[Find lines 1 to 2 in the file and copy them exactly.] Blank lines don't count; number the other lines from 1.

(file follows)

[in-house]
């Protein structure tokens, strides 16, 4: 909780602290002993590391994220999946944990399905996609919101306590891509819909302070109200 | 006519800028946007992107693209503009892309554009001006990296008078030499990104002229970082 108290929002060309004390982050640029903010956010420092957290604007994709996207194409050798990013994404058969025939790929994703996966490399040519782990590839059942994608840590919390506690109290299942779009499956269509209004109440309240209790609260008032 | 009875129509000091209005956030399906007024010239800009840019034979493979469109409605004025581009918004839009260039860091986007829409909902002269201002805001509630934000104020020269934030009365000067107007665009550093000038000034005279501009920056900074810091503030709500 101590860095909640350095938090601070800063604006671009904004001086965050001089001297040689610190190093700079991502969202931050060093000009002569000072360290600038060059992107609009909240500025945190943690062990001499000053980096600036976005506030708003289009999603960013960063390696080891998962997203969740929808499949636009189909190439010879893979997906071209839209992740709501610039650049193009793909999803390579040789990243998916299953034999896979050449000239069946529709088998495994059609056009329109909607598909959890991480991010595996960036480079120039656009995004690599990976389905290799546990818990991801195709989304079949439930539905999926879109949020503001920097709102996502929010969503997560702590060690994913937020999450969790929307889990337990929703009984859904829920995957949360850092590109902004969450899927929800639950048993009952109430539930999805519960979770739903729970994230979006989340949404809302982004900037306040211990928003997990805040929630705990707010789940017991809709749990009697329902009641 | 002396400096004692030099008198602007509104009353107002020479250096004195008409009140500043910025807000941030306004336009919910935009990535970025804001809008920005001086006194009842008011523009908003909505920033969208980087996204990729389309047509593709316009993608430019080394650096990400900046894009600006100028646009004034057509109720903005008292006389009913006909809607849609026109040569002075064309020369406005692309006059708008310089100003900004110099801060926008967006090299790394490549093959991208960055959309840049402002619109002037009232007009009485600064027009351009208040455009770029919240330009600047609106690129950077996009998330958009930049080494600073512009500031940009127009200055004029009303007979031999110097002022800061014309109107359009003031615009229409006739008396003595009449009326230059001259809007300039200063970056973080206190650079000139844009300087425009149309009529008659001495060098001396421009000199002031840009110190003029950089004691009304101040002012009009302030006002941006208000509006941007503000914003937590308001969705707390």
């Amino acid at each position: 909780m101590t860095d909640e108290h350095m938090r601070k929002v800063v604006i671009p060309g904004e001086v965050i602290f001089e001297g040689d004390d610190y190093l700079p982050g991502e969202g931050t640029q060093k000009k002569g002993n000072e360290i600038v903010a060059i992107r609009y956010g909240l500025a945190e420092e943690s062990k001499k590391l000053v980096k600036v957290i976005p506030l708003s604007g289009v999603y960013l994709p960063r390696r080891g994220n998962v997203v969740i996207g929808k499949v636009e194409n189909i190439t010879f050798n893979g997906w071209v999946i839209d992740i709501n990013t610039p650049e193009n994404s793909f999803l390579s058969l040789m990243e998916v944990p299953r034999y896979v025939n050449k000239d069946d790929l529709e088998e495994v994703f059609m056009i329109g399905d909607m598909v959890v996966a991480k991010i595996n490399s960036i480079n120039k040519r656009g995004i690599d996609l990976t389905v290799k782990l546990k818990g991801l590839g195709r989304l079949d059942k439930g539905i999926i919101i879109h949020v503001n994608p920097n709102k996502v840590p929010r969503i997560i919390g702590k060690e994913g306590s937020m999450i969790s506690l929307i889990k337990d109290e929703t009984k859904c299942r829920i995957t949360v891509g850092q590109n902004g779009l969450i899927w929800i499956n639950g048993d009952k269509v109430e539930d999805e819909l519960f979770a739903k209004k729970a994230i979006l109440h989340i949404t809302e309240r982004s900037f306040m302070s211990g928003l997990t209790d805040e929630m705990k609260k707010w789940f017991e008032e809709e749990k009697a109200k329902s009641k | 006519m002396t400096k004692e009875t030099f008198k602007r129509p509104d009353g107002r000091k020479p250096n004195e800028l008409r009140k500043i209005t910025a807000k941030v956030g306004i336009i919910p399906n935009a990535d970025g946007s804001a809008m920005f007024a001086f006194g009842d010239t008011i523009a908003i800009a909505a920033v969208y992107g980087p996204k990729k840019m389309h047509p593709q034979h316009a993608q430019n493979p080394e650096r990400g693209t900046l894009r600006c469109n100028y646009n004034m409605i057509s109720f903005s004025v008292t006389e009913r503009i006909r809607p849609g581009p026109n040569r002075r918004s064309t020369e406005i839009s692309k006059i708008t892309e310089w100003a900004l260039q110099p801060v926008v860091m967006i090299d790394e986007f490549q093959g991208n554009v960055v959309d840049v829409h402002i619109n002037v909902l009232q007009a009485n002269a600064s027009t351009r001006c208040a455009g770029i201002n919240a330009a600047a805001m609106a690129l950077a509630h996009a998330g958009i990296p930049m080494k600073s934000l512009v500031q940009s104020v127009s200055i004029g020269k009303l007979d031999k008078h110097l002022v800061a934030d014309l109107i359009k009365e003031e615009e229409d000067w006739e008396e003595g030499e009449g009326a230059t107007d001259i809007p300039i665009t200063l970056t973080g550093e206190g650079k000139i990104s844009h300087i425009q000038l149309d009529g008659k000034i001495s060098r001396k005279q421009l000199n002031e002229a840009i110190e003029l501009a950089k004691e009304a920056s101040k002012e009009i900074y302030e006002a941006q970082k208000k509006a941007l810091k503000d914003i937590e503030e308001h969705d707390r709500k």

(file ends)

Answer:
[in-house]
């Protein structure tokens, strides 16, 4: 909780602290002993590391994220999946944990399905996609919101306590891509819909302070109200 | 006519800028946007992107693209503009892309554009001006990296008078030499990104002229970082 108290929002060309004390982050640029903010956010420092957290604007994709996207194409050798990013994404058969025939790929994703996966490399040519782990590839059942994608840590919390506690109290299942779009499956269509209004109440309240209790609260008032 | 009875129509000091209005956030399906007024010239800009840019034979493979469109409605004025581009918004839009260039860091986007829409909902002269201002805001509630934000104020020269934030009365000067107007665009550093000038000034005279501009920056900074810091503030709500 101590860095909640350095938090601070800063604006671009904004001086965050001089001297040689610190190093700079991502969202931050060093000009002569000072360290600038060059992107609009909240500025945190943690062990001499000053980096600036976005506030708003289009999603960013960063390696080891998962997203969740929808499949636009189909190439010879893979997906071209839209992740709501610039650049193009793909999803390579040789990243998916299953034999896979050449000239069946529709088998495994059609056009329109909607598909959890991480991010595996960036480079120039656009995004690599990976389905290799546990818990991801195709989304079949439930539905999926879109949020503001920097709102996502929010969503997560702590060690994913937020999450969790929307889990337990929703009984859904829920995957949360850092590109902004969450899927929800639950048993009952109430539930999805519960979770739903729970994230979006989340949404809302982004900037306040211990928003997990805040929630705990707010789940017991809709749990009697329902009641 | 002396400096004692030099008198602007509104009353107002020479250096004195008409009140500043910025807000941030306004336009919910935009990535970025804001809008920005001086006194009842008011523009908003909505920033969208980087996204990729389309047509593709316009993608430019080394650096990400900046894009600006100028646009004034057509109720903005008292006389009913006909809607849609026109040569002075064309020369406005692309006059708008310089100003900004110099801060926008967006090299790394490549093959991208960055959309840049402002619109002037009232007009009485600064027009351009208040455009770029919240330009600047609106690129950077996009998330958009930049080494600073512009500031940009127009200055004029009303007979031999110097002022800061014309109107359009003031615009229409006739008396003595009449009326230059001259809007300039200063970056973080206190650079000139844009300087425009149309009529008659001495060098001396421009000199002031840009110190003029950089004691009304101040002012009009302030006002941006208000509006941007503000914003937590308001969705707390």